White Men Can’t Mow Lawns

How often have we heard it said by conservative pundits and talk radio personalities that unemployed Americans are inclined to refuse menial work, apparently content to accept government handouts? The list of supposed “shall nots” are numerous: Americans won’t bus tables, clean hotel rooms, harvest crops and, in general, bust our chops. On the flip side, how many times have liberals argued that undocumented labor has little to no adverse impact on American job prospects?

In one key respect, the two sides seemingly agree: American-born workers won’t take “those jobs” anyhow, whereas the undocumented workforce contributes to cheaper goods and services — such are the hands that infuse America with entrepreneurial spirit, after all.

Never mind the reality: The bulk of today’s job growth takes place in the service sector — precisely where the legal and undocumented alike mingle.

But what does one make of it when “reality” is beholden to stereotypes — perceptions so routine, we scarcely question them?

A phenomena of “enforced roles” may help explain why socioeconomic groups become occupationally stratified.

“Jim’s” story provides a window into things present — and trends to come. It began when a middle-aged man and his parents began sharing a roof. The Great Recession had not been kind, having hit the state of California particularly hard. For Jim, the eldest son of retired healthcare professionals, the economic downturn entailed prolonged underemployment — in spite of experience in a supposedly in-demand field. Having hit his late 40s with a résumé that reads like a who’s-who of defunct employers, things weren’t looking up. For Jim’s parents, likewise, failure to pay off their primary residence before retirement forced a difficult choice: upend their son, or live under the same roof.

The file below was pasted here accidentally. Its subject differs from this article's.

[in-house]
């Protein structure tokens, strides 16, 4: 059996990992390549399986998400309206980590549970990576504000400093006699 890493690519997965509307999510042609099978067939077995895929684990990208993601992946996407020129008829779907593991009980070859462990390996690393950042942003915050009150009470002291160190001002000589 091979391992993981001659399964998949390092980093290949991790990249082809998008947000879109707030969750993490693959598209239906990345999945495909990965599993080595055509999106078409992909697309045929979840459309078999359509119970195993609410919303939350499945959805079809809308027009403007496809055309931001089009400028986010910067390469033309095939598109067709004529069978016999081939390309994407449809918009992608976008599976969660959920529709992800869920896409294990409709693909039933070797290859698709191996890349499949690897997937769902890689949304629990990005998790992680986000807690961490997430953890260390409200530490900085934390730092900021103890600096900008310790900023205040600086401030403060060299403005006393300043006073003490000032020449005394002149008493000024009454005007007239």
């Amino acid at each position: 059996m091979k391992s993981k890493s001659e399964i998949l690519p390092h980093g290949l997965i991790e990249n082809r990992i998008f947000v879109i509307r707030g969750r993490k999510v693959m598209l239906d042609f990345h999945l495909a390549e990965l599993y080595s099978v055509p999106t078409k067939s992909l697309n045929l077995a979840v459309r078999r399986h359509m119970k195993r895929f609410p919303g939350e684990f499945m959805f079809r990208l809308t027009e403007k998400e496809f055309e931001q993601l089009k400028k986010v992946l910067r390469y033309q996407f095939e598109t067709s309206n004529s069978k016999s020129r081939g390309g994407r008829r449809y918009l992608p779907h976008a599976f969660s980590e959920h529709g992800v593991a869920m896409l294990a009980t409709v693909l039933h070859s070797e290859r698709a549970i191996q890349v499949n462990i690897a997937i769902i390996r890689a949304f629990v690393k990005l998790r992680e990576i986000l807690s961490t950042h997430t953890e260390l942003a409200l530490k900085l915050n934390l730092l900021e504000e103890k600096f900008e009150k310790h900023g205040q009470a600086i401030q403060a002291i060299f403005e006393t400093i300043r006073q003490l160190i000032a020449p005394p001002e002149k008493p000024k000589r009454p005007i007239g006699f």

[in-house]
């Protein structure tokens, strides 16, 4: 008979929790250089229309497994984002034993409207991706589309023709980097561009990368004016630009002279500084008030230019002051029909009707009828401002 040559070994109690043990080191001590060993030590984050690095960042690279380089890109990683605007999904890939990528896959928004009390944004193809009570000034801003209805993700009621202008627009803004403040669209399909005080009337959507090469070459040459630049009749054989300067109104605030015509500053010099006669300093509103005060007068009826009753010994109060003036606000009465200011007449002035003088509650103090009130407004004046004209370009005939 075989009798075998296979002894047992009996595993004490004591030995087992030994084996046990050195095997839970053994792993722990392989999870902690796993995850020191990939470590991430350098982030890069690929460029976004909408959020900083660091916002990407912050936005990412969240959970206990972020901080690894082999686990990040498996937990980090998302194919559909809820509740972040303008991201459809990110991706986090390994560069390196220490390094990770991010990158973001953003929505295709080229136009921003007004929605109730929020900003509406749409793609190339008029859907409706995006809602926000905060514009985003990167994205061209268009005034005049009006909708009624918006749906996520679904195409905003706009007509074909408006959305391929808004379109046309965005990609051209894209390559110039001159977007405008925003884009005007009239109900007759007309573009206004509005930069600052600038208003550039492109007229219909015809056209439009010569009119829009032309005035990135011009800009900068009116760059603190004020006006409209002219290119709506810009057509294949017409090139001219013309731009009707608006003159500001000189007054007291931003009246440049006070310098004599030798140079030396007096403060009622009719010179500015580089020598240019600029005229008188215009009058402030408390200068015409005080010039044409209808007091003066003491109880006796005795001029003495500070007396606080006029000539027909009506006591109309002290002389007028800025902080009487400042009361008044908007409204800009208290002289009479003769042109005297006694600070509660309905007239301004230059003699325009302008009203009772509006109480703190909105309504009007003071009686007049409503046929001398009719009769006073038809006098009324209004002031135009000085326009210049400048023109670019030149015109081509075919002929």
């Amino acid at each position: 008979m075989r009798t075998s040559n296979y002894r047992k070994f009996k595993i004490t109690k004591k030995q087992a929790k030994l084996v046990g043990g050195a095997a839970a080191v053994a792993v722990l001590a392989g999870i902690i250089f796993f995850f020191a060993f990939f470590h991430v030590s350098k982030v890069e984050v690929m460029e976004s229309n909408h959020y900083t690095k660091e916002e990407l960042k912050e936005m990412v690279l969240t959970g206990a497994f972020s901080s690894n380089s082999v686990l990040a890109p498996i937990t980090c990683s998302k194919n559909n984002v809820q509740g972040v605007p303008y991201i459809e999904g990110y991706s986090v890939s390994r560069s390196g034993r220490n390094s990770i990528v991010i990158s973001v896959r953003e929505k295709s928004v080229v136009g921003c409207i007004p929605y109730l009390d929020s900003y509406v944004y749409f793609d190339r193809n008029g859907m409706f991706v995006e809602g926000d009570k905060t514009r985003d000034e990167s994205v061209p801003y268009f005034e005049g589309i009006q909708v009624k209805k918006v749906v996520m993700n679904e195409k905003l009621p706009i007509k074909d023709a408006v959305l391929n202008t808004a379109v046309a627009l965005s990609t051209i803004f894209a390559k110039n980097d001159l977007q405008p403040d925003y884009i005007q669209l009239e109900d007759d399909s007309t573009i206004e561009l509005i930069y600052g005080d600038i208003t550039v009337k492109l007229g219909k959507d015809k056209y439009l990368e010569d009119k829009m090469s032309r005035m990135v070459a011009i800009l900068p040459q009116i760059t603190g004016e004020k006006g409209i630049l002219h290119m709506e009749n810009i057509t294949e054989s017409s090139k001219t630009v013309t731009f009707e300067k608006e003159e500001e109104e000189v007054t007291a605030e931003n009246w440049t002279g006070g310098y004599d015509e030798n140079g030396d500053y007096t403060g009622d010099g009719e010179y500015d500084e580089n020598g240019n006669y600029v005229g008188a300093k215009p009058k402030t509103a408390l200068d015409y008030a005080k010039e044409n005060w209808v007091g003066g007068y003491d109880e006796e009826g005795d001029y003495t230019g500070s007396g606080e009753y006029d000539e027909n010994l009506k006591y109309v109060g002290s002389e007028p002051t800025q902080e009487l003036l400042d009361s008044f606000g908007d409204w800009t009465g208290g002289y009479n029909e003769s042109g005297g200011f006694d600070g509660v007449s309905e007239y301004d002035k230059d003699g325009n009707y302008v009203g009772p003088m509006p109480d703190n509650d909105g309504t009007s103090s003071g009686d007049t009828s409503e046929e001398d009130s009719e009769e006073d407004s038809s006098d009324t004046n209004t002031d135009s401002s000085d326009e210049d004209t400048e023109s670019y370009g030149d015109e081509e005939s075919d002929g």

Like any earnest job-seeker, Jim sought to do “whatever it takes” to get by while searching for full-time work. Imagine, then, his surprise when his parents turned down his offer to do yard work — lawn and garden care for the very home he occupied as his parents’ renter for nearly 20 years.

Why deny one’s own son a mundane job, an offer that if accepted would have netted a savings for a couple who themselves depend upon a fixed income — an offer that, if little more, would have helped a demoralized Jim feel useful? Their objection, Jim says, centered around the difficulty of finding a “good gardener”. And who might a good gardener be?

Stereotypically, the illegal variety.

Too add insult to injury, Jim’s parents spend upwards of 10 hours per day watching FOX News. If anyone were to be opposed to undocumented labor, it would be them — right?

Wrong.

To add yet another layer of irony, it wasn’t the first time Jim had lost out on work he was more than willing to take. When a neighbor passed away before the recession, Jim kept up the vacant home’s yard while the trustees weighed their options. Upon noting Jim’s neighborly actions, the inheritors of the property began to pay him a small sum — fortuitously for by this time Jim’s employer had succumbed to the recession. The owners compensated Jim, that is until they inexplicably apologized for “taking advantage” of him, opting instead for — you guessed it — a gardening service run by those whom society has apparently come to regard as legitimate partakers of such labor.